How should I Start my StorySo how do I start my story?
So where do you start your story?
The first clear, literary piece of writing that I have ever met was the diktum of the author of the short story "Begin as close to the end as possible". Later I met the author of the novel "Get in late and get out early", a dual versions of the same concept. Surely it is seldom for me to see a novice novel that begins "too late" in the story, while perhaps the vast majority should either just start with what is currently section three, or the author has realized that and put an interminable lead at the beginning, in the (completely foloristic) expectation that it will offset the next two sections of backdropping and scenography.
I' ve forgotten the tales in which everything revolves around the provisional, and the real turning point, the point of transformation, the point of history, is in vain. In a magical way, it does not turn pages of the first design into a story that' s really something for you.
Obviously, sometimes you get a story ideas in the shape of this start. "then Picnick-plus balloons are a good starting point, and the remainder of the novel is based on what this experience has done to the entire fabric and textures of the figure's world. However, often your first ideas are not the opening.
It can be an educational practice to take the great moments of every story and think of what other story could have come up around it. Or, perhaps you have a fully fictional figure or a true historic personality who has a whole life: what part of this continent should you work on?
What is too early and what is too later? I' ve been blogging about ends, and one of these days I' m going to be blogging about epilogs, but the issue where you start is really a matter of how good intakes work? It' worthwhile to think very carefully about the initial instability: the thing that lets us know from the beginning that something has to do.
Therefore, the wake-up opening is something that has to be strongly questioned, because the odds are good that there are better starting positions. It' s also why it's almost never too hard to have a physical side one - and why so often detective stories on TV start with the idiot stroller sniffing around in the cuckoofern.
And then there is the notion of the pledge Andrew Stanton is talking about: how the opening of the story conveys to the reader/viewer the pledge that this story is worthwhile. As the cover text has said to the readers why they should take the trouble to buy the book: the task of the front page is to respond to the implied, "Why should I take the trouble to continue reading" and, to be rough, on each page that one has to respond, impliedly "Because...... because... because...".
Thankfully, if you start with one, how fast will the other one come so that his character will live it, jumping out of the footsteps of their previous life and having to find and master a new avenue?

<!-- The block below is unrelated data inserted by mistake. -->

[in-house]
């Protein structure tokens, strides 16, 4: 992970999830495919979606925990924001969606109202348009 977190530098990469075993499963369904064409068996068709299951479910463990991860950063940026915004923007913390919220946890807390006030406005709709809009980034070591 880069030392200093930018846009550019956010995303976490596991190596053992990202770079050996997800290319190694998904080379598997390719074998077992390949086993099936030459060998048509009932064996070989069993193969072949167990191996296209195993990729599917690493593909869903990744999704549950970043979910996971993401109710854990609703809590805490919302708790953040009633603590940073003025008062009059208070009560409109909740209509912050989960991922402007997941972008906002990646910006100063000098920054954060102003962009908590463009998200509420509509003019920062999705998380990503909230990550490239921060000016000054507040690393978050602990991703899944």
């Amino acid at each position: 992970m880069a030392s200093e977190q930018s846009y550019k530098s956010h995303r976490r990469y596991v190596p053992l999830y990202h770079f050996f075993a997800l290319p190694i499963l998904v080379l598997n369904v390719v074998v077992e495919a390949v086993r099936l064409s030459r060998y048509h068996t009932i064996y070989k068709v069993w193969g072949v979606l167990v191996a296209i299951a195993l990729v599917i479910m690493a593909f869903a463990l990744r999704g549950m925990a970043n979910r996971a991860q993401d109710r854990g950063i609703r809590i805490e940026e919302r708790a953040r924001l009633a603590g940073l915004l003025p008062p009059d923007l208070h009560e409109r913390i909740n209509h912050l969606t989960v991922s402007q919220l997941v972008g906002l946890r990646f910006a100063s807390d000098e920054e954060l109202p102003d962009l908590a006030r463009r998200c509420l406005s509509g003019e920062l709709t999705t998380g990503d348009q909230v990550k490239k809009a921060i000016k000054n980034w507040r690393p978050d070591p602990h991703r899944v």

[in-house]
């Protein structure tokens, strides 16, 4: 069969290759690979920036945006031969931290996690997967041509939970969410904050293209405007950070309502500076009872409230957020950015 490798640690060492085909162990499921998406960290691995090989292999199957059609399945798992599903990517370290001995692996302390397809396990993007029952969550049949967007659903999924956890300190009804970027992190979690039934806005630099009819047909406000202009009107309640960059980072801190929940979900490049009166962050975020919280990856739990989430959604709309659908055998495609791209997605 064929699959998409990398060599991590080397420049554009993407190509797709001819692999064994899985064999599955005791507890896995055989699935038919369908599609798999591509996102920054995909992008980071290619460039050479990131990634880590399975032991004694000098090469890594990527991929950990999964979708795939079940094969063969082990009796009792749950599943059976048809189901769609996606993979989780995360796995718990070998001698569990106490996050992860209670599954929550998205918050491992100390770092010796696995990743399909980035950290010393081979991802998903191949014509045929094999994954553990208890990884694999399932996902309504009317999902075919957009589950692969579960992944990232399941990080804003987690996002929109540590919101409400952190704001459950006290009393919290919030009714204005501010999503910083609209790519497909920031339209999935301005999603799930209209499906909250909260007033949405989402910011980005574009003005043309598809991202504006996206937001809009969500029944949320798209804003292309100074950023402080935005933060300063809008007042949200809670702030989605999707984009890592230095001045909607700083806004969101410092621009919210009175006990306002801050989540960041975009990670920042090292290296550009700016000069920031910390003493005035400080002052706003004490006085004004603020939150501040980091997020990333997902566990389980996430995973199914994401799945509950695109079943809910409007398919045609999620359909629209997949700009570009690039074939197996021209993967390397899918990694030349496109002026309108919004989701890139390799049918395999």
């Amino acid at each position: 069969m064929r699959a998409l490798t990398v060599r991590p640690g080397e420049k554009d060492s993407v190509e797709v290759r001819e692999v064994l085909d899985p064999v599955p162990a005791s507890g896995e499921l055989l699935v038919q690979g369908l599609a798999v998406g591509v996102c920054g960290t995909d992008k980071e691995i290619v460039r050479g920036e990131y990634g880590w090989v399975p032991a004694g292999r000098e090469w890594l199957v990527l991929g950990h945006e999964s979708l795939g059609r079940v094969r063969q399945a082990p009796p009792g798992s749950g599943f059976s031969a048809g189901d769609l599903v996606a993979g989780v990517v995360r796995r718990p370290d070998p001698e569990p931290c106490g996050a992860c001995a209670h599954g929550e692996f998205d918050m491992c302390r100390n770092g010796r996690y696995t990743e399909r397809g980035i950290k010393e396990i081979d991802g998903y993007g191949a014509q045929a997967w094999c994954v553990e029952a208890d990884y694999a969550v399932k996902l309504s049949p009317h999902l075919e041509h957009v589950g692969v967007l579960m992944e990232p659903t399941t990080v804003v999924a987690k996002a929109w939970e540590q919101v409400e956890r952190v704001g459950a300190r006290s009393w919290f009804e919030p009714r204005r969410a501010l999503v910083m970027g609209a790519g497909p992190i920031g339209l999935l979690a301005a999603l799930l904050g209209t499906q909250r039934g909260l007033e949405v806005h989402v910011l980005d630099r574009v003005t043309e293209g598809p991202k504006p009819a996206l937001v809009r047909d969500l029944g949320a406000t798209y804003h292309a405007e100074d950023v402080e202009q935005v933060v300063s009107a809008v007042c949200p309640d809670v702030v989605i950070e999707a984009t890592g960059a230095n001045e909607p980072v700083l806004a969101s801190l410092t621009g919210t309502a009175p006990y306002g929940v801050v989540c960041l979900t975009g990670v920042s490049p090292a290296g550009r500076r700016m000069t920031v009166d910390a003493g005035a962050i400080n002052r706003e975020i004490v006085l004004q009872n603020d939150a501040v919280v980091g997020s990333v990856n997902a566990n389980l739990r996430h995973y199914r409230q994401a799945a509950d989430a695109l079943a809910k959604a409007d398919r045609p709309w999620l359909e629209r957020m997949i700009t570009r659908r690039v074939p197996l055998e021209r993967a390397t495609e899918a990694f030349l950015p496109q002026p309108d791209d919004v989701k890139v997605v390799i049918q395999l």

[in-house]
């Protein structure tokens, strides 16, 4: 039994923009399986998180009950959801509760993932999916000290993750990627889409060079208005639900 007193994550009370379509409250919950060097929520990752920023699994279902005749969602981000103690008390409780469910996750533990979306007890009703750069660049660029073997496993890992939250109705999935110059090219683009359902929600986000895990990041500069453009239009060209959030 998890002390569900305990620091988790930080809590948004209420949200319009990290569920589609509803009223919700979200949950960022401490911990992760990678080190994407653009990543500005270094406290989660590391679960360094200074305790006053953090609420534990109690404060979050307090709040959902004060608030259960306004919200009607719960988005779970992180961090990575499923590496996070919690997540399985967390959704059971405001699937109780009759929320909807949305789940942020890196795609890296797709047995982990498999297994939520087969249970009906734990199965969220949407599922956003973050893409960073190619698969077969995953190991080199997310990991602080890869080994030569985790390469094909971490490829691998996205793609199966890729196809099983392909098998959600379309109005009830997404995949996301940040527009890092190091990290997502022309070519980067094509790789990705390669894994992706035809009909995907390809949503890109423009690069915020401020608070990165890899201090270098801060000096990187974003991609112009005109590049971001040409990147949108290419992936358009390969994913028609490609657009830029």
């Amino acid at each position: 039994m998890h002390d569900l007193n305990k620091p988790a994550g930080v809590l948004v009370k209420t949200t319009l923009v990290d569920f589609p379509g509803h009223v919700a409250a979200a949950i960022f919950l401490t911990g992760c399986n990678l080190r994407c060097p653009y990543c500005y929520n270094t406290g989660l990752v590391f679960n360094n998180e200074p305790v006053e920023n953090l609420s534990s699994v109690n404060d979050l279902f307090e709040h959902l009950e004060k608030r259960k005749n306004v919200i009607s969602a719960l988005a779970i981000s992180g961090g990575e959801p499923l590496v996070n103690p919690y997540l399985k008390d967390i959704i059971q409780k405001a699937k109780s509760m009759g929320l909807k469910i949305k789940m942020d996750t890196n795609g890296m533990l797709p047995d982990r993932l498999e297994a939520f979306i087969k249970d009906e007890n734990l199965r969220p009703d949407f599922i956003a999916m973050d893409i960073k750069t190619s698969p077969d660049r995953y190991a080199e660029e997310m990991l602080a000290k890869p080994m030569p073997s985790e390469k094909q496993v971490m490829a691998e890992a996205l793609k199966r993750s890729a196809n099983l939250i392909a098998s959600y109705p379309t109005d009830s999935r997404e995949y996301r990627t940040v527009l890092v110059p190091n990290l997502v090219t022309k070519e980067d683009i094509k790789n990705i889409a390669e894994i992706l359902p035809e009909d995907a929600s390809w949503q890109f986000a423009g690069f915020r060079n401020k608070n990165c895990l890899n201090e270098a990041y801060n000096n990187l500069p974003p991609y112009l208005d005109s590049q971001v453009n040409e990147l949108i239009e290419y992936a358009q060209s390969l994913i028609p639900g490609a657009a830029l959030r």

Part of the pledge of these first pages is to show how this history will give us this diversity. You can of course have a personality who is also a narrator: a personality who has lived through the story and now - no, badly - wants to tell what happend, because.......
This could be Nick Carraway in The Great Gatsby, the storyteller in Dick Francis' Straight, which I studied here, or Jane Seymour in Suzannah Dunn's The May Bride. Her own evolving comprehension of what was happening to herself* is as much a part of history as the fatalities and adultery among others.
Thus, both in-house and outside storytellers can begin their story the minute the end "where it all began" showed them. McEwan's storyteller begins, "The beginning is easy to mark", but I know that I have been reading books that have been opened with the storyteller, whether internally or externally, and about "Where did it all start?
Which, of course, is just the storyteller who drops a few candies in a more subtile (or tiresome rhetoric, depending on taste) than Dick Francis. What does all this mean for you, where and how you should start your novel? If you know that, then you know where to look for the instant that is the beginning of the trip.
Once you understand the story, you can start working out the story, and here things like instabilities, pledges and the body on page one come into play: What makes us get into the vehicle and what triggers the motor? This is also one of the reasons why ego-presence can be so restrictive and rigid as to tell a story: they have neither the knowing of a storyteller of characters after the incident, nor the ability of an outside storyteller to tell us truth beyond what a single personality could have known or thought at the time.